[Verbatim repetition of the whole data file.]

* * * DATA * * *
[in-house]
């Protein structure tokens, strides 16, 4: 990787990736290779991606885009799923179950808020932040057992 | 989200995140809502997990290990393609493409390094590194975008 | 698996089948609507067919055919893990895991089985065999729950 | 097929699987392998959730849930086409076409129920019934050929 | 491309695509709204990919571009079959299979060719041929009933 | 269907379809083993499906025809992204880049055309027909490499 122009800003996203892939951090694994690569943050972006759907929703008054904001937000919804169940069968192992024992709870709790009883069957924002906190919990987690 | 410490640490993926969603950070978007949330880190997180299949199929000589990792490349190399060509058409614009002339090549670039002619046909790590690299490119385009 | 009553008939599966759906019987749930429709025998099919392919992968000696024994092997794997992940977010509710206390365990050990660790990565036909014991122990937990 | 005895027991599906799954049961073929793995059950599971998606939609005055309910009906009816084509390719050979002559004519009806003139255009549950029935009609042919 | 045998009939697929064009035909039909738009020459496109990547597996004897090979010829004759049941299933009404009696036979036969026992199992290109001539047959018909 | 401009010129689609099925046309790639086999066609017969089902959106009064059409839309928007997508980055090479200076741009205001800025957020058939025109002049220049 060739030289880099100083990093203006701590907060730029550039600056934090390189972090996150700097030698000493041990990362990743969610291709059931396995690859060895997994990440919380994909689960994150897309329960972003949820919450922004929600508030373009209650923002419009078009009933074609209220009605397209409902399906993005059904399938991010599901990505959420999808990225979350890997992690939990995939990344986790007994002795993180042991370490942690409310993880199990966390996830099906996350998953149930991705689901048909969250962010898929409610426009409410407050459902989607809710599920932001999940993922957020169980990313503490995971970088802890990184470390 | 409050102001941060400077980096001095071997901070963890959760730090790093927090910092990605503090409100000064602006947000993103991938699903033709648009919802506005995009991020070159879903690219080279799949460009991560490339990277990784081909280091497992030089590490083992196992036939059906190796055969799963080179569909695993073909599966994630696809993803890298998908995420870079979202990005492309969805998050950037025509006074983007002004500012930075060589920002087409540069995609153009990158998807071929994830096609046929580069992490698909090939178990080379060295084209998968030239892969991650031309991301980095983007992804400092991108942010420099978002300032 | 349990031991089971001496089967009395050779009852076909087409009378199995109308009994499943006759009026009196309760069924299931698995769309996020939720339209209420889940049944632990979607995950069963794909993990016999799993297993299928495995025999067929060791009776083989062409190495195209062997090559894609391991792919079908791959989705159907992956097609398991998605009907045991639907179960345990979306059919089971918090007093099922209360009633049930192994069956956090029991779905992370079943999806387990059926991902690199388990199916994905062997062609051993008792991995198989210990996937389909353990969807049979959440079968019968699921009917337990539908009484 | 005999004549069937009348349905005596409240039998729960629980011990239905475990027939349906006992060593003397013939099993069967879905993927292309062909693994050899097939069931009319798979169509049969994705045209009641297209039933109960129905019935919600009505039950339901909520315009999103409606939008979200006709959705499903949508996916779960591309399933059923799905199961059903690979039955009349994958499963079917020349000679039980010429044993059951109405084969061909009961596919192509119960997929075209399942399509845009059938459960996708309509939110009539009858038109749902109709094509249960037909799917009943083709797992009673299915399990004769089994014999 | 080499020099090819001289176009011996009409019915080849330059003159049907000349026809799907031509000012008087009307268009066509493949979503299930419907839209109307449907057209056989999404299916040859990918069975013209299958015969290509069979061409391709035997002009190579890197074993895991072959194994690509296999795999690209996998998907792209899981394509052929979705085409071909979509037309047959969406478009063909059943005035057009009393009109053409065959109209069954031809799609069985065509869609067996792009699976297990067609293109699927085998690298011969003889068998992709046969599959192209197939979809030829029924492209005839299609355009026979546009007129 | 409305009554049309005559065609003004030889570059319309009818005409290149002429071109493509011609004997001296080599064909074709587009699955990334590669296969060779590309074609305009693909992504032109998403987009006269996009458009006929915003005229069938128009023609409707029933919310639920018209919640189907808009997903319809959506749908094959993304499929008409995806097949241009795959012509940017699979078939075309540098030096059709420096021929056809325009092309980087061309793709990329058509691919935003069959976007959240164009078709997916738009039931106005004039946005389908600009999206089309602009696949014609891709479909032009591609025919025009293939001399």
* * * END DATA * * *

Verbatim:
[in-house]
């Protein structure tokens, strides 16, 4: 990787990736290779991606885009799923179950808020932040057992 | 989200995140809502997990290990393609493409390094590194975008 | 698996089948609507067919055919893990895991089985065999729950 | 097929699987392998959730849930086409076409129920019934050929 | 491309695509709204990919571009079959299979060719041929009933 | 269907379809083993499906025809992204880049055309027909490499 122009800003996203892939951090694994690569943050972006759907929703008054904001937000919804169940069968192992024992709870709790009883069957924002906190919990987690 | 410490640490993926969603950070978007949330880190997180299949199929000589990792490349190399060509058409614009002339090549670039002619046909790590690299490119385009 | 009553008939599966759906019987749930429709025998099919392919992968000696024994092997794997992940977010509710206390365990050990660790990565036909014991122990937990 | 005895027991599906799954049961073929793995059950599971998606939609005055309910009906009816084509390719050979002559004519009806003139255009549950029935009609042919 | 045998009939697929064009035909039909738009020459496109990547597996004897090979010829004759049941299933009404009696036979036969026992199992290109001539047959018909 | 401009010129689609099925046309790639086999066609017969089902959106009064059409839309928007997508980055090479200076741009205001800025957020058939025109002049220049 060739030289880099100083990093203006701590907060730029550039600056934090390189972090996150700097030698000493041990990362990743969610291709059931396995690859060895997994990440919380994909689960994150897309329960972003949820919450922004929600508030373009209650923002419009078009009933074609209220009605397209409902399906993005059904399938991010599901990505959420999808990225979350890997992690939990995939990344986790007994002795993180042991370490942690409310993880199990966390996830099906996350998953149930991705689901048909969250962010898929409610426009409410407050459902989607809710599920932001999940993922957020169980990313503490995971970088802890990184470390 | 409050102001941060400077980096001095071997901070963890959760730090790093927090910092990605503090409100000064602006947000993103991938699903033709648009919802506005995009991020070159879903690219080279799949460009991560490339990277990784081909280091497992030089590490083992196992036939059906190796055969799963080179569909695993073909599966994630696809993803890298998908995420870079979202990005492309969805998050950037025509006074983007002004500012930075060589920002087409540069995609153009990158998807071929994830096609046929580069992490698909090939178990080379060295084209998968030239892969991650031309991301980095983007992804400092991108942010420099978002300032 | 349990031991089971001496089967009395050779009852076909087409009378199995109308009994499943006759009026009196309760069924299931698995769309996020939720339209209420889940049944632990979607995950069963794909993990016999799993297993299928495995025999067929060791009776083989062409190495195209062997090559894609391991792919079908791959989705159907992956097609398991998605009907045991639907179960345990979306059919089971918090007093099922209360009633049930192994069956956090029991779905992370079943999806387990059926991902690199388990199916994905062997062609051993008792991995198989210990996937389909353990969807049979959440079968019968699921009917337990539908009484 | 005999004549069937009348349905005596409240039998729960629980011990239905475990027939349906006992060593003397013939099993069967879905993927292309062909693994050899097939069931009319798979169509049969994705045209009641297209039933109960129905019935919600009505039950339901909520315009999103409606939008979200006709959705499903949508996916779960591309399933059923799905199961059903690979039955009349994958499963079917020349000679039980010429044993059951109405084969061909009961596919192509119960997929075209399942399509845009059938459960996708309509939110009539009858038109749902109709094509249960037909799917009943083709797992009673299915399990004769089994014999 | 080499020099090819001289176009011996009409019915080849330059003159049907000349026809799907031509000012008087009307268009066509493949979503299930419907839209109307449907057209056989999404299916040859990918069975013209299958015969290509069979061409391709035997002009190579890197074993895991072959194994690509296999795999690209996998998907792209899981394509052929979705085409071909979509037309047959969406478009063909059943005035057009009393009109053409065959109209069954031809799609069985065509869609067996792009699976297990067609293109699927085998690298011969003889068998992709046969599959192209197939979809030829029924492209005839299609355009026979546009007129 | 409305009554049309005559065609003004030889570059319309009818005409290149002429071109493509011609004997001296080599064909074709587009699955990334590669296969060779590309074609305009693909992504032109998403987009006269996009458009006929915003005229069938128009023609409707029933919310639920018209919640189907808009997903319809959506749908094959993304499929008409995806097949241009795959012509940017699979078939075309540098030096059709420096021929056809325009092309980087061309793709990329058509691919935003069959976007959240164009078709997916738009039931106005004039946005389908600009999206089309602009696949014609891709479909032009591609025919025009293939001399």